Monday, February 11, 2008

(Better?) Living Through Chemistry

Interesting piece in the New York Times today about certain increasingly popular drugs (for things like depression, but also epilepsy), and whether they might increase the likelihood of suicide in certain subjects. Unsurprisingly, the final analysis is muddy:
In short, consumers and patients may be in for a Pandora’s box of exasperating, drawn out public debates over suicide risk, if not lurid court cases — with little chance of a clear, satisfying resolution.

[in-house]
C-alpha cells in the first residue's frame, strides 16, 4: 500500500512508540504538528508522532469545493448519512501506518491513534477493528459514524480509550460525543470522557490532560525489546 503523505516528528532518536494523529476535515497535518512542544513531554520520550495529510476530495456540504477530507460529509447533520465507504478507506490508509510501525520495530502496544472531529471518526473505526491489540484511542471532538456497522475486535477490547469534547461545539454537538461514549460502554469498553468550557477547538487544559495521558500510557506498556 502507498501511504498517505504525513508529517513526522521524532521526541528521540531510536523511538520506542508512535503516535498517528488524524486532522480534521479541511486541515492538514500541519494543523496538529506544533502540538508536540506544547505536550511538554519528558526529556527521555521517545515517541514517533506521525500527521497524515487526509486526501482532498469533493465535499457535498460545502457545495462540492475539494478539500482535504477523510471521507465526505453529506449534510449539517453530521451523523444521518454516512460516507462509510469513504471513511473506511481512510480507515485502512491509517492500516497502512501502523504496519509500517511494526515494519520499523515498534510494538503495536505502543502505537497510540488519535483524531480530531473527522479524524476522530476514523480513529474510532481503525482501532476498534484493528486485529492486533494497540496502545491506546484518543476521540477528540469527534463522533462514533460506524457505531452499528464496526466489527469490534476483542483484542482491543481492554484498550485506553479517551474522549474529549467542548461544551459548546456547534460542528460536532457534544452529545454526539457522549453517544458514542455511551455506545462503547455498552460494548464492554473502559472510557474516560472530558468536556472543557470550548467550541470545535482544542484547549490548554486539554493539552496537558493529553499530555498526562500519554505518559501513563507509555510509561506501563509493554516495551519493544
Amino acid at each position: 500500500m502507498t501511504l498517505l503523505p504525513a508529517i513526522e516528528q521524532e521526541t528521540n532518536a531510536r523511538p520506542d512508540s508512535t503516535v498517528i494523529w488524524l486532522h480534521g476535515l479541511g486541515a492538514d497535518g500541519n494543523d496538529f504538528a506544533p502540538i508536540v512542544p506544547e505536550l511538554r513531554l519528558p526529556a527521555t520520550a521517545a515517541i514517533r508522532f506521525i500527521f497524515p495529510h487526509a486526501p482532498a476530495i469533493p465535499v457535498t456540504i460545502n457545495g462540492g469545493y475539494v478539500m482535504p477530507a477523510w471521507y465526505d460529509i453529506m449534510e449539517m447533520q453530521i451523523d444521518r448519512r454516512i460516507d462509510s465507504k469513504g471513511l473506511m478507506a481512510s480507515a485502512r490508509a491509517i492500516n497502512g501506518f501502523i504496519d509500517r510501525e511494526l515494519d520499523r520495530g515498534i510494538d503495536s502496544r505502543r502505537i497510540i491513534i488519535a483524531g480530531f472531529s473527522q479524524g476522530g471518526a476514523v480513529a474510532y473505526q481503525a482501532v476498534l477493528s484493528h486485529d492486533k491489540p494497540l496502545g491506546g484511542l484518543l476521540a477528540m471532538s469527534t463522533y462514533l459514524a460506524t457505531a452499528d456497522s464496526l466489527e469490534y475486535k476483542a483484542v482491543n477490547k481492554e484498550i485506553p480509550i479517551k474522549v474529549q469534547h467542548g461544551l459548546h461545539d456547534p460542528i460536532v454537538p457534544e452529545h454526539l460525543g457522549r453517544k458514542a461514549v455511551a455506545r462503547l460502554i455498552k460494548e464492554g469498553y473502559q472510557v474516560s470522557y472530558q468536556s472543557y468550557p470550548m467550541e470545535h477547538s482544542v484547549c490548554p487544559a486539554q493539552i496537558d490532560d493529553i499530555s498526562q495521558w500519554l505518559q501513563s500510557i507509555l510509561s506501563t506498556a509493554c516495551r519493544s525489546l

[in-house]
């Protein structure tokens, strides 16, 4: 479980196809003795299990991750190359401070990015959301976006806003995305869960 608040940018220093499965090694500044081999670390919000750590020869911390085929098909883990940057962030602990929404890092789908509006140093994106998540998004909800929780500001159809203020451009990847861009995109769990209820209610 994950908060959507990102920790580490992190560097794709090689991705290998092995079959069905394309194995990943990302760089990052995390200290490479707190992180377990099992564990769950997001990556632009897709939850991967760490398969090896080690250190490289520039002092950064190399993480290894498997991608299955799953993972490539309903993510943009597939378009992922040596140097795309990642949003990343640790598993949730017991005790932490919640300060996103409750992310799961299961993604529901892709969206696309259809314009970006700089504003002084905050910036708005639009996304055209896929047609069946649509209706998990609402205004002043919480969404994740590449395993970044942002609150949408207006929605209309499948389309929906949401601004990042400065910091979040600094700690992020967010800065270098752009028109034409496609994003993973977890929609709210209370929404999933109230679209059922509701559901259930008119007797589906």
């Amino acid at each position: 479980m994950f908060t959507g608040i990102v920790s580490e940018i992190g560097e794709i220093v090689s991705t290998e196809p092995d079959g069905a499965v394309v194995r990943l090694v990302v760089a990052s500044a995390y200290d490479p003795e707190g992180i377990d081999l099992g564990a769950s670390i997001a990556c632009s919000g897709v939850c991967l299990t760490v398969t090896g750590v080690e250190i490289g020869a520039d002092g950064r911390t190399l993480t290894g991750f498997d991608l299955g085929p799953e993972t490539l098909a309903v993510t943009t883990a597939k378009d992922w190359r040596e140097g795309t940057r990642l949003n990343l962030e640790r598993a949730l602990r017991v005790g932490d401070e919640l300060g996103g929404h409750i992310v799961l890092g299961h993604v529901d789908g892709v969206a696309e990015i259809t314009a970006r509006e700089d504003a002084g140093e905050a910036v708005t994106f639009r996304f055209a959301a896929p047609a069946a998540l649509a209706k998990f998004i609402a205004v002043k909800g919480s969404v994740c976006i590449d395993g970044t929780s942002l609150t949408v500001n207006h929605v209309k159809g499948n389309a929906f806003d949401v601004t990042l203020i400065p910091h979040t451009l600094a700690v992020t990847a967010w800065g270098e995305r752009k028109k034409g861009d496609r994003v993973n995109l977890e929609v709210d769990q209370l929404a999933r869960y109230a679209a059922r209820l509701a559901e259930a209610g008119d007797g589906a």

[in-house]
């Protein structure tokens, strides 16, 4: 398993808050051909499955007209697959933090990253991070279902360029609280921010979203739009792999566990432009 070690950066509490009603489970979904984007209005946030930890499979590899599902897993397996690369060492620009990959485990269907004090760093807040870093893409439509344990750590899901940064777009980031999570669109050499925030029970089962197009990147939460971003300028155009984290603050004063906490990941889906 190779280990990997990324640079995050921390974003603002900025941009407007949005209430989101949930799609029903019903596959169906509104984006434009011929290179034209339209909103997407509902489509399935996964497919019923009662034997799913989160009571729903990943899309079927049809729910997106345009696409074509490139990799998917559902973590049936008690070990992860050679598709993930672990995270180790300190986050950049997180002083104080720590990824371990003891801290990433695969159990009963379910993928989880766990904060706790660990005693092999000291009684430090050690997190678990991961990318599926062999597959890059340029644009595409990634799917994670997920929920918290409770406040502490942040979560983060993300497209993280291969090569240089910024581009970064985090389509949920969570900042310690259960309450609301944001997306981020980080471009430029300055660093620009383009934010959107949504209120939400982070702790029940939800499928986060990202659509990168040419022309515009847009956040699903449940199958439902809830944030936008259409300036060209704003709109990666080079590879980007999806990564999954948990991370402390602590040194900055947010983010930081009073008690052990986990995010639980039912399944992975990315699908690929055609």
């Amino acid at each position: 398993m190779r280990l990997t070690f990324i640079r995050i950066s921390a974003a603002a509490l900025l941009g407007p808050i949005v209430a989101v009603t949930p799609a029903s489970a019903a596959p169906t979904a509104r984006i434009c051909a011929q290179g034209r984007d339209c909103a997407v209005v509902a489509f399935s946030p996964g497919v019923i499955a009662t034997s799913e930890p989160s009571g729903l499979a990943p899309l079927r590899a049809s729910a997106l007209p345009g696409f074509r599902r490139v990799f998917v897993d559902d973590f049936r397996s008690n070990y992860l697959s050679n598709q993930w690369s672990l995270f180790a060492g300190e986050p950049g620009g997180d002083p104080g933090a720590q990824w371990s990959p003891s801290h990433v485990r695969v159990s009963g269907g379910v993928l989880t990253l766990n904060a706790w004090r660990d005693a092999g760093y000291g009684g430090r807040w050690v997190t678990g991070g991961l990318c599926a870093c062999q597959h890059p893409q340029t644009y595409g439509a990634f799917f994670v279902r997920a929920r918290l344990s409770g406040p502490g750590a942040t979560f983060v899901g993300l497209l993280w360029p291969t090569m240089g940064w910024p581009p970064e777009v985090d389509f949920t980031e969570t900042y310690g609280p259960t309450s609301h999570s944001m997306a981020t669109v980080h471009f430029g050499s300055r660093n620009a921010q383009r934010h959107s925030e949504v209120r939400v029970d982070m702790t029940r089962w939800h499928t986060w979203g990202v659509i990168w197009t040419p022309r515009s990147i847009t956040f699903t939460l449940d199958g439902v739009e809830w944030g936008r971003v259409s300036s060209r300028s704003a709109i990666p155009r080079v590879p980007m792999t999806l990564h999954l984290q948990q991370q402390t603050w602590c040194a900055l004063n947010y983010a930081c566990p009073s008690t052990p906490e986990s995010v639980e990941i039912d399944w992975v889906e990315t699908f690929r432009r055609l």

The reason is simple: Suicide is an intimate, often impulsive decision that has defied scientific understanding, just as it has confounded easy explanation throughout history, or in literature.

Researchers can count the bodies, all right, and they have confirmed what people already suspected about suicide, that it is associated with depression, alcoholism, and other habits or disorders that leave people miserable.

But the act itself is so rare — 1 in 10,000 — that a series of drug trials cannot pick up enough cases to allow for adequate analysis.


Post a Comment

<< Home